With normal cases of sickness or injury, you are able to visit your personal doctor. After receiving their diagnoses, you have the option to seek out a second opinion if you wish, especially if the first doctor is suggesting something major. However, when it comes to a worker’s injury, getting that second opinion can be difficult due to the worker’s comp process.

May I seek out a new perspective?

While there are plenty of reasons you may want a second opinion in your worker’s comp case, the question is can you get one? For the most part, you may be able to request another doctor in order to get another opinion. However, while you may request a second opinion from the worker’s comp insurance, there is no guarantee they will approve it. In addition, it will most likely still be within the same network of your employer’s choosing. Therefore, the doctor will likely garner the same opinion. In short, a second opinion may be available, and you can request it but there is no guarantee.

Why seeking a second opinion might be the way to go

In most cases, employers will require that you see a doctor of their choosing. Since they are covering the medical bill through worker’s comp, they hold the right to choose your doctor. However, this means that you will be using a doctor you are unfamiliar with. This can be counterproductive for a number of reasons… For one, you may not feel fully comfortable divulging all information. Therefore, your treatment options and their perception might be different than what you need. For example, you may hesitate to fully describe the events of your accident or the pain you are in. Furthermore, you may feel you cannot fully trust his method of treatment. In some cases, you may feel the doctor is bias since your employer is the one who employed him.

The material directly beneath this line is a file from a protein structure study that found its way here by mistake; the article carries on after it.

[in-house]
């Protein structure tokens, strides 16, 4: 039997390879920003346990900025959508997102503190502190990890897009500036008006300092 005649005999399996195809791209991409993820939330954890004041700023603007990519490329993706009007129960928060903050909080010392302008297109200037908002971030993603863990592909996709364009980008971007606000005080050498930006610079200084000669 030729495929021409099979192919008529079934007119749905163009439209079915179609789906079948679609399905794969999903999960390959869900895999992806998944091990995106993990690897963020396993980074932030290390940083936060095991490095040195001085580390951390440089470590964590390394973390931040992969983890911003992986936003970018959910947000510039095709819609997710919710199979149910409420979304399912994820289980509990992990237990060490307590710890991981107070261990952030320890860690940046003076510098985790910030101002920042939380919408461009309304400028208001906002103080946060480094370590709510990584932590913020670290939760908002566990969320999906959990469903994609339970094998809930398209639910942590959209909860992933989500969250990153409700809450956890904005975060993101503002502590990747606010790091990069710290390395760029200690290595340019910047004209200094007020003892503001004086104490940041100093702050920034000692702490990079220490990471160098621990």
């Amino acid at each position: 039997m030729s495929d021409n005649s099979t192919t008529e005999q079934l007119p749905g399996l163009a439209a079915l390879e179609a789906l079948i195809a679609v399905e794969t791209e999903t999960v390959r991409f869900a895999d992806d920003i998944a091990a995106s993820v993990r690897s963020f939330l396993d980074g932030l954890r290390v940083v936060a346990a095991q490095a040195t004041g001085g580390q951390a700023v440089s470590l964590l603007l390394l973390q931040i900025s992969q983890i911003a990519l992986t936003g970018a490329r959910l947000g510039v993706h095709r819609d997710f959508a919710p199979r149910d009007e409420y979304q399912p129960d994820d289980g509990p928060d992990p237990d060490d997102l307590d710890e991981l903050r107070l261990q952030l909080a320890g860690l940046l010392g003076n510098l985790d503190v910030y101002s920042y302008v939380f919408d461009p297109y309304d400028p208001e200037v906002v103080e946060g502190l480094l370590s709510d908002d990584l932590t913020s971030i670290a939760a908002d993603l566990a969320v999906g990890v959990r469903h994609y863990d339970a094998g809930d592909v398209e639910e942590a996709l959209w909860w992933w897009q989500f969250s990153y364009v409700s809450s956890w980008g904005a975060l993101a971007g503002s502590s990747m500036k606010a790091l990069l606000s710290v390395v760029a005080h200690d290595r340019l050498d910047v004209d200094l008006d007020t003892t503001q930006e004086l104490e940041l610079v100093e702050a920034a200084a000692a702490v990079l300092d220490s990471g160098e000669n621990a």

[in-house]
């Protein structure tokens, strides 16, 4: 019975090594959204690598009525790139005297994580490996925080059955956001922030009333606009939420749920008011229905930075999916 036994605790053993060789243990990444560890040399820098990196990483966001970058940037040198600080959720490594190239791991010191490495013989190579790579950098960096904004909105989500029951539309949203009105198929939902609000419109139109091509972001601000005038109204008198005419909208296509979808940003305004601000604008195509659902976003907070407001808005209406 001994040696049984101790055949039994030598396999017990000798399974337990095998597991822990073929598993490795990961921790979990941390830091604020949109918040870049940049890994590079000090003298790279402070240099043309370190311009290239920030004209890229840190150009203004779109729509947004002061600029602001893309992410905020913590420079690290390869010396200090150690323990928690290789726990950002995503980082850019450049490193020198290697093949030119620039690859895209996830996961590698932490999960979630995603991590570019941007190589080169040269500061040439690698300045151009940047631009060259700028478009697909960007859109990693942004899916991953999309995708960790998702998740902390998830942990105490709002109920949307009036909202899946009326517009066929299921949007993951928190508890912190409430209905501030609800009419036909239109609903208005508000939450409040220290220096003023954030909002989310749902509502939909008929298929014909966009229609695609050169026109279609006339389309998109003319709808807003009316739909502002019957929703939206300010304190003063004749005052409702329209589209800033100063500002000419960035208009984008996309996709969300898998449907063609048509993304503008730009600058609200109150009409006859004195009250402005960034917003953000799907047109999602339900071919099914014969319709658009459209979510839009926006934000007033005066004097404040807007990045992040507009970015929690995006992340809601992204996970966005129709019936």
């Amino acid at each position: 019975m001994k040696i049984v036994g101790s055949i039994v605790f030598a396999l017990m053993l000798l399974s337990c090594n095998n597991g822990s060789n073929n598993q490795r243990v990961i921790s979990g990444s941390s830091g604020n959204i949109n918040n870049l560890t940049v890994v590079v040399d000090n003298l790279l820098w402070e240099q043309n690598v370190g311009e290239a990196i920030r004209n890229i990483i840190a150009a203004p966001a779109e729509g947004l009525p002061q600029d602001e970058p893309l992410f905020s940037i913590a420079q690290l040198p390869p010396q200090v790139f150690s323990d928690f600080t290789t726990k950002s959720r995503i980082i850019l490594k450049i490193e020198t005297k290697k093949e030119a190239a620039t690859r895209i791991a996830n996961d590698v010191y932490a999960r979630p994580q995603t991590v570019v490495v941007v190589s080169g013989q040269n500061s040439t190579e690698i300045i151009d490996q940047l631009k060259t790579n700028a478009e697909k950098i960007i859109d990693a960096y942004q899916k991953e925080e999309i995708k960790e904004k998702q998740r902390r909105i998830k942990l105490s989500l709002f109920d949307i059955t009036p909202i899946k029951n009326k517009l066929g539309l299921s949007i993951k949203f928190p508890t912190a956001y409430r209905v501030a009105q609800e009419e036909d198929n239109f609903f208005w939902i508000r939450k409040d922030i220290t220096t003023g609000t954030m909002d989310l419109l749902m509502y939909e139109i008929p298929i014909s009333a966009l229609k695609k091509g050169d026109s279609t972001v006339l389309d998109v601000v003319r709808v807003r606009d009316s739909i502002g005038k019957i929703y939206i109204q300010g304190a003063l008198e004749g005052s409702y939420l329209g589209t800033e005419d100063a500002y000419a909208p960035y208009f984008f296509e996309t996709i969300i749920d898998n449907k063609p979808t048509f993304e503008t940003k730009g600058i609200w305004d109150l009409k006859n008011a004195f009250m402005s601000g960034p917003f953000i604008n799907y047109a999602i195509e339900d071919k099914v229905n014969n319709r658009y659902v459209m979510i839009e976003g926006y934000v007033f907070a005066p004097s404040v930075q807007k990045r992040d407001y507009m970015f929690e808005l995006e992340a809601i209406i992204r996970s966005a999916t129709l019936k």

If you choose to seek out a second opinion…

You will likely have to do so on your own, and out of your own pocket, if you wish to see the doctor of your choosing. But, it might be worth doing so for your own safety and healing process. The treatment plan your personal doctor can be supplemental to the worker’s comp assistance, or you can choose to take that route entirely. Ultimately, your healing process is up to you. However, if you choose to see your own doctor, the costs might be a bit higher for you… However, an attorney can typically request a hearing to order that second opinion. Ultimately, the hope of any worker’s comp claim is to reduce disability as much as possible.

Job Security & Worker’s Comp: What Protections Do I Have?

One of the most important things when securing employment, is job security. We want to work somewhere where we’re valued, where we feel safe, and where we know that we can provide for our family. Because all of these things are important to us, it can be extremely difficult when you find yourself hurt on the job, or needing to take some time to help your family. Workplace injuries, and extended leave, can be frightening for a number of reasons; from the injury itself, to getting compensated, and making sure that you are not wrongfully terminated. However, in most cases, there are certain protections in place for when you face a medical leave…

Job Security and Worker’s Comp: What Protections Do I Have?

Family and Medical Leave Act (FMLA)

One way you may have some protection is through the Family and Medical Leave Act. Due to this federal law, you can have up to 12 weeks of unpaid leave per year. This leave is for either you to take care of your own health issues, or someone in your family. While FMLA is unpaid, you can still receive disability benefits through worker’s compensation. In fact, many employer’s want you to take the FMLA leave while suffering from an on-the-job-injury. Furthermore, while using this leave an employer cannot legally fire you. So this form of leave offers a viable form of job protection when you need time away.

The catch…

Not all companies are subject to FMLA. In the case that they are, there are still some guidelines to it. First of all, you will need to have a year of employment with that company under your belt. Furthermore, you must also have 1,250 hours of work from the proceeding year with that company to qualify for these benefits.

Checking With Your Job

If you suffer from a work injury that requires time off, it’s important that you file a claim immediately. By filing a claim, you ensure your protection and compensation if your employer tries to get out of paying for your injury. Ultimately, the time off you’ll need is of upmost concern. So, when trying to decide how to go about getting the extra time you need, consider the FMLA and see if you’re eligible for it. With this act, you may be able to get the time off for recovery while also maintaining your job security.

Spinal Cord Injuries: Which Type Are You Suffering From?